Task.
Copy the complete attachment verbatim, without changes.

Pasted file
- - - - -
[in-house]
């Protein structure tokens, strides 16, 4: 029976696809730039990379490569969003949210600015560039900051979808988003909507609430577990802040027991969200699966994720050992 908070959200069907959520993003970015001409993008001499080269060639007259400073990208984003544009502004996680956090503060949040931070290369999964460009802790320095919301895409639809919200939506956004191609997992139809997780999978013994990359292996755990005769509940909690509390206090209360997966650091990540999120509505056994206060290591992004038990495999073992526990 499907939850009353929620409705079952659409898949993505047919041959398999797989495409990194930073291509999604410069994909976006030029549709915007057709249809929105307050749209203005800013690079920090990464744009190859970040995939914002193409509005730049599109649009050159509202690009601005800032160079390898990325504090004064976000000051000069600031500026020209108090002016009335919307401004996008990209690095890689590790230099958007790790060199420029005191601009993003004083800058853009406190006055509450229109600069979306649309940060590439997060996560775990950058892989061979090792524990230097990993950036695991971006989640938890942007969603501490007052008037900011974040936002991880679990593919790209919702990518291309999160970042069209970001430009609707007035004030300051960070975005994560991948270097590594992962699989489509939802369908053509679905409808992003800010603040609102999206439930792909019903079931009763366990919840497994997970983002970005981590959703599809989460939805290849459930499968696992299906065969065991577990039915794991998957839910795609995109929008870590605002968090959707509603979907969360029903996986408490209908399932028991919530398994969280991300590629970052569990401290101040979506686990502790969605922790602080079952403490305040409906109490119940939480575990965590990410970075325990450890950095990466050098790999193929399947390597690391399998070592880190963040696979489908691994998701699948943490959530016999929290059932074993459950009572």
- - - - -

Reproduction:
[in-house]
């Protein structure tokens, strides 16, 4: 029976696809730039990379490569969003949210600015560039900051979808988003909507609430577990802040027991969200699966994720050992 908070959200069907959520993003970015001409993008001499080269060639007259400073990208984003544009502004996680956090503060949040931070290369999964460009802790320095919301895409639809919200939506956004191609997992139809997780999978013994990359292996755990005769509940909690509390206090209360997966650091990540999120509505056994206060290591992004038990495999073992526990 499907939850009353929620409705079952659409898949993505047919041959398999797989495409990194930073291509999604410069994909976006030029549709915007057709249809929105307050749209203005800013690079920090990464744009190859970040995939914002193409509005730049599109649009050159509202690009601005800032160079390898990325504090004064976000000051000069600031500026020209108090002016009335919307401004996008990209690095890689590790230099958007790790060199420029005191601009993003004083800058853009406190006055509450229109600069979306649309940060590439997060996560775990950058892989061979090792524990230097990993950036695991971006989640938890942007969603501490007052008037900011974040936002991880679990593919790209919702990518291309999160970042069209970001430009609707007035004030300051960070975005994560991948270097590594992962699989489509939802369908053509679905409808992003800010603040609102999206439930792909019903079931009763366990919840497994997970983002970005981590959703599809989460939805290849459930499968696992299906065969065991577990039915794991998957839910795609995109929008870590605002968090959707509603979907969360029903996986408490209908399932028991919530398994969280991300590629970052569990401290101040979506686990502790969605922790602080079952403490305040409906109490119940939480575990965590990410970075325990450890950095990466050098790999193929399947390597690391399998070592880190963040696979489908691994998701699948943490959530016999929290059932074993459950009572």